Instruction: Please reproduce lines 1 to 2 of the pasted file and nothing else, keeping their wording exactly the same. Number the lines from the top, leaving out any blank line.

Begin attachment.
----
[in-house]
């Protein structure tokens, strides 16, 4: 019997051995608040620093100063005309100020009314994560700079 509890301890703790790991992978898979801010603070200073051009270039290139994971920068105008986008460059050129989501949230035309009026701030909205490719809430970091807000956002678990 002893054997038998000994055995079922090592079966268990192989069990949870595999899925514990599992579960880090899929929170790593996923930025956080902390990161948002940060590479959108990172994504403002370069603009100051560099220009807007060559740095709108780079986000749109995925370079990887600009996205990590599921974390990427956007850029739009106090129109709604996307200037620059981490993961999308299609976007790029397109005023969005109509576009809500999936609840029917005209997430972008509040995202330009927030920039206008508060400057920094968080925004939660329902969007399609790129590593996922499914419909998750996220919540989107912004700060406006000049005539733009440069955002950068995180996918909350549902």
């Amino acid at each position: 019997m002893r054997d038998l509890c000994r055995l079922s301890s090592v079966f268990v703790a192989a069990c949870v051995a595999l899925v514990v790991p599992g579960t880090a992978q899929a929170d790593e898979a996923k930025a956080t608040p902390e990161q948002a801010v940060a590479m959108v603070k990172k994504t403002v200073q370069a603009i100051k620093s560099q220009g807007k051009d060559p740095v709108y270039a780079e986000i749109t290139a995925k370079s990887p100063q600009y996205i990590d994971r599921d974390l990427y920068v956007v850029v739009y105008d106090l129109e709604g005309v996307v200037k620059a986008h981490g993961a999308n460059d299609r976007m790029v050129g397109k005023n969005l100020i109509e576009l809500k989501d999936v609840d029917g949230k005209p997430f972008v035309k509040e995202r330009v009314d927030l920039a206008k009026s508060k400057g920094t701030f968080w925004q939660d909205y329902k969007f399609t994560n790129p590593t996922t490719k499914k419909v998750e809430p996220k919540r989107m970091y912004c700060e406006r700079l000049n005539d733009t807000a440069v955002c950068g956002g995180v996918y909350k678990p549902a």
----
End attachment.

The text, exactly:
[in-house]
């Protein structure tokens, strides 16, 4: 019997051995608040620093100063005309100020009314994560700079 509890301890703790790991992978898979801010603070200073051009270039290139994971920068105008986008460059050129989501949230035309009026701030909205490719809430970091807000956002678990 002893054997038998000994055995079922090592079966268990192989069990949870595999899925514990599992579960880090899929929170790593996923930025956080902390990161948002940060590479959108990172994504403002370069603009100051560099220009807007060559740095709108780079986000749109995925370079990887600009996205990590599921974390990427956007850029739009106090129109709604996307200037620059981490993961999308299609976007790029397109005023969005109509576009809500999936609840029917005209997430972008509040995202330009927030920039206008508060400057920094968080925004939660329902969007399609790129590593996922499914419909998750996220919540989107912004700060406006000049005539733009440069955002950068995180996918909350549902």